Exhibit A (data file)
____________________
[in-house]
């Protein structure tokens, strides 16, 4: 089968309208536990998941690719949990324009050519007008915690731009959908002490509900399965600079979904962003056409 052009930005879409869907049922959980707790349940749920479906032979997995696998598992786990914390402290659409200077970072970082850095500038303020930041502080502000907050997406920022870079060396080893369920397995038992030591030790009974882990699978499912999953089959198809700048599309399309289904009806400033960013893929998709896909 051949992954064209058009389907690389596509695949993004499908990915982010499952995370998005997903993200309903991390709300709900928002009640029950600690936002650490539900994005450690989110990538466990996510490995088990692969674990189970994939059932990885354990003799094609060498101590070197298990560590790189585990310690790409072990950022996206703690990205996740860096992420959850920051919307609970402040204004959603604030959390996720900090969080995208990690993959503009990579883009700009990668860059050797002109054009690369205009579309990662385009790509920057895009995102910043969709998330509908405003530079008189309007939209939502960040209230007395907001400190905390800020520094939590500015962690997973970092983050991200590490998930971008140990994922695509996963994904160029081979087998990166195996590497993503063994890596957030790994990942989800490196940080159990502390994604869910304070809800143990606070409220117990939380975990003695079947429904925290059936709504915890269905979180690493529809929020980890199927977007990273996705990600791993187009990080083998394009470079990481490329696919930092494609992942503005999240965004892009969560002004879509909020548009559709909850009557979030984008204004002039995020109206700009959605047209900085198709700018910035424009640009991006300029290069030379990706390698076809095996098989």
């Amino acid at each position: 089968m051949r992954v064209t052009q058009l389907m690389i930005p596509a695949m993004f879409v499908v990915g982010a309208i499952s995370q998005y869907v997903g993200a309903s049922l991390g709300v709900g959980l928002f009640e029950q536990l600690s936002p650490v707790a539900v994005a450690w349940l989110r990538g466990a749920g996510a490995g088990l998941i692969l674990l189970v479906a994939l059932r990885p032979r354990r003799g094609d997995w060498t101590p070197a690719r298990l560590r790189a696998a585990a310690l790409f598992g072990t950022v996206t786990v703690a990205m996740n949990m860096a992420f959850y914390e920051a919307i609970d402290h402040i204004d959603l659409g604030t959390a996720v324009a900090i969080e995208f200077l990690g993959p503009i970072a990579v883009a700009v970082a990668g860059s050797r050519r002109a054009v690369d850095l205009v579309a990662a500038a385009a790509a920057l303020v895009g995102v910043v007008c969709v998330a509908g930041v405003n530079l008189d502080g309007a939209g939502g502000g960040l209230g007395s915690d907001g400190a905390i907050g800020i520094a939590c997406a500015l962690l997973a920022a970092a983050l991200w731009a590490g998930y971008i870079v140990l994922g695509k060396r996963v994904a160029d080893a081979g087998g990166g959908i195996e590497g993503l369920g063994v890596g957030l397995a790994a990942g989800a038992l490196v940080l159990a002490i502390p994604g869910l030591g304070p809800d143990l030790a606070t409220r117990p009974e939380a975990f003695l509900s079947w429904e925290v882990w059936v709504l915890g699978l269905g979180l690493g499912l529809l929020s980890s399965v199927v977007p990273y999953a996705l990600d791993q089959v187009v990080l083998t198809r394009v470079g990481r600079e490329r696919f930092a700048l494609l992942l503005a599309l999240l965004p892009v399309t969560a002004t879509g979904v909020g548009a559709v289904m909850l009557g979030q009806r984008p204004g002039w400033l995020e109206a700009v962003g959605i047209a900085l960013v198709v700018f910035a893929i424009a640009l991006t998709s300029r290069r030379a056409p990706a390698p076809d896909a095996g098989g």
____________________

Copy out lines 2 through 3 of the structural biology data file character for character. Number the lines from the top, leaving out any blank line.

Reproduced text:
């Protein structure tokens, strides 16, 4: 089968309208536990998941690719949990324009050519007008915690731009959908002490509900399965600079979904962003056409 052009930005879409869907049922959980707790349940749920479906032979997995696998598992786990914390402290659409200077970072970082850095500038303020930041502080502000907050997406920022870079060396080893369920397995038992030591030790009974882990699978499912999953089959198809700048599309399309289904009806400033960013893929998709896909 051949992954064209058009389907690389596509695949993004499908990915982010499952995370998005997903993200309903991390709300709900928002009640029950600690936002650490539900994005450690989110990538466990996510490995088990692969674990189970994939059932990885354990003799094609060498101590070197298990560590790189585990310690790409072990950022996206703690990205996740860096992420959850920051919307609970402040204004959603604030959390996720900090969080995208990690993959503009990579883009700009990668860059050797002109054009690369205009579309990662385009790509920057895009995102910043969709998330509908405003530079008189309007939209939502960040209230007395907001400190905390800020520094939590500015962690997973970092983050991200590490998930971008140990994922695509996963994904160029081979087998990166195996590497993503063994890596957030790994990942989800490196940080159990502390994604869910304070809800143990606070409220117990939380975990003695079947429904925290059936709504915890269905979180690493529809929020980890199927977007990273996705990600791993187009990080083998394009470079990481490329696919930092494609992942503005999240965004892009969560002004879509909020548009559709909850009557979030984008204004002039995020109206700009959605047209900085198709700018910035424009640009991006300029290069030379990706390698076809095996098989």
């Amino acid at each position: 089968m051949r992954v064209t052009q058009l389907m690389i930005p596509a695949m993004f879409v499908v990915g982010a309208i499952s995370q998005y869907v997903g993200a309903s049922l991390g709300v709900g959980l928002f009640e029950q536990l600690s936002p650490v707790a539900v994005a450690w349940l989110r990538g466990a749920g996510a490995g088990l998941i692969l674990l189970v479906a994939l059932r990885p032979r354990r003799g094609d997995w060498t101590p070197a690719r298990l560590r790189a696998a585990a310690l790409f598992g072990t950022v996206t786990v703690a990205m996740n949990m860096a992420f959850y914390e920051a919307i609970d402290h402040i204004d959603l659409g604030t959390a996720v324009a900090i969080e995208f200077l990690g993959p503009i970072a990579v883009a700009v970082a990668g860059s050797r050519r002109a054009v690369d850095l205009v579309a990662a500038a385009a790509a920057l303020v895009g995102v910043v007008c969709v998330a509908g930041v405003n530079l008189d502080g309007a939209g939502g502000g960040l209230g007395s915690d907001g400190a905390i907050g800020i520094a939590c997406a500015l962690l997973a920022a970092a983050l991200w731009a590490g998930y971008i870079v140990l994922g695509k060396r996963v994904a160029d080893a081979g087998g990166g959908i195996e590497g993503l369920g063994v890596g957030l397995a790994a990942g989800a038992l490196v940080l159990a002490i502390p994604g869910l030591g304070p809800d143990l030790a606070t409220r117990p009974e939380a975990f003695l509900s079947w429904e925290v882990w059936v709504l915890g699978l269905g979180l690493g499912l529809l929020s980890s399965v199927v977007p990273y999953a996705l990600d791993q089959v187009v990080l083998t198809r394009v470079g990481r600079e490329r696919f930092a700048l494609l992942l503005a599309l999240l965004p892009v399309t969560a002004t879509g979904v909020g548009a559709v289904m909850l009557g979030q009806r984008p204004g002039w400033l995020e109206a700009v962003g959605i047209a900085l960013v198709v700018f910035a893929i424009a640009l991006t998709s300029r290069r030379a056409p990706a390698p076809d896909a095996g098989g």